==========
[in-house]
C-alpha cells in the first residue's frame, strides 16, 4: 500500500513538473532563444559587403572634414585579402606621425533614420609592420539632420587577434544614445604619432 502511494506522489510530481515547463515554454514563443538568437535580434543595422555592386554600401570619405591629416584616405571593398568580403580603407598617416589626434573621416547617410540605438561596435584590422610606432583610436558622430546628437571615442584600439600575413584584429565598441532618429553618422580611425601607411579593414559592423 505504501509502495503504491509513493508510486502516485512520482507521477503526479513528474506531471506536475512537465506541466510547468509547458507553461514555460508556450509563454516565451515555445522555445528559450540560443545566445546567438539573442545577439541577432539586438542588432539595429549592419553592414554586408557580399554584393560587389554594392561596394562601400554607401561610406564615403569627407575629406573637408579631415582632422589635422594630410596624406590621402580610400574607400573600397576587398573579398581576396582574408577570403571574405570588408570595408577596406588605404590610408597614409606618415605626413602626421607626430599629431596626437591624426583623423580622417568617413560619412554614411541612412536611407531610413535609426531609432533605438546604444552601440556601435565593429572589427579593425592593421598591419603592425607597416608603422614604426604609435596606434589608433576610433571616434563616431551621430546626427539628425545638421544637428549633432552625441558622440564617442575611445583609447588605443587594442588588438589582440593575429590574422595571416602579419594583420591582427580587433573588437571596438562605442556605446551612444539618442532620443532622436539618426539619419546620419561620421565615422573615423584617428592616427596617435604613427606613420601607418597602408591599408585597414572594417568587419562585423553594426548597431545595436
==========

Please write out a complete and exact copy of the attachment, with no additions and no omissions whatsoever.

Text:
[in-house]
C-alpha cells in the first residue's frame, strides 16, 4: 500500500513538473532563444559587403572634414585579402606621425533614420609592420539632420587577434544614445604619432 502511494506522489510530481515547463515554454514563443538568437535580434543595422555592386554600401570619405591629416584616405571593398568580403580603407598617416589626434573621416547617410540605438561596435584590422610606432583610436558622430546628437571615442584600439600575413584584429565598441532618429553618422580611425601607411579593414559592423 505504501509502495503504491509513493508510486502516485512520482507521477503526479513528474506531471506536475512537465506541466510547468509547458507553461514555460508556450509563454516565451515555445522555445528559450540560443545566445546567438539573442545577439541577432539586438542588432539595429549592419553592414554586408557580399554584393560587389554594392561596394562601400554607401561610406564615403569627407575629406573637408579631415582632422589635422594630410596624406590621402580610400574607400573600397576587398573579398581576396582574408577570403571574405570588408570595408577596406588605404590610408597614409606618415605626413602626421607626430599629431596626437591624426583623423580622417568617413560619412554614411541612412536611407531610413535609426531609432533605438546604444552601440556601435565593429572589427579593425592593421598591419603592425607597416608603422614604426604609435596606434589608433576610433571616434563616431551621430546626427539628425545638421544637428549633432552625441558622440564617442575611445583609447588605443587594442588588438589582440593575429590574422595571416602579419594583420591582427580587433573588437571596438562605442556605446551612444539618442532620443532622436539618426539619419546620419561620421565615422573615423584617428592616427596617435604613427606613420601607418597602408591599408585597414572594417568587419562585423553594426548597431545595436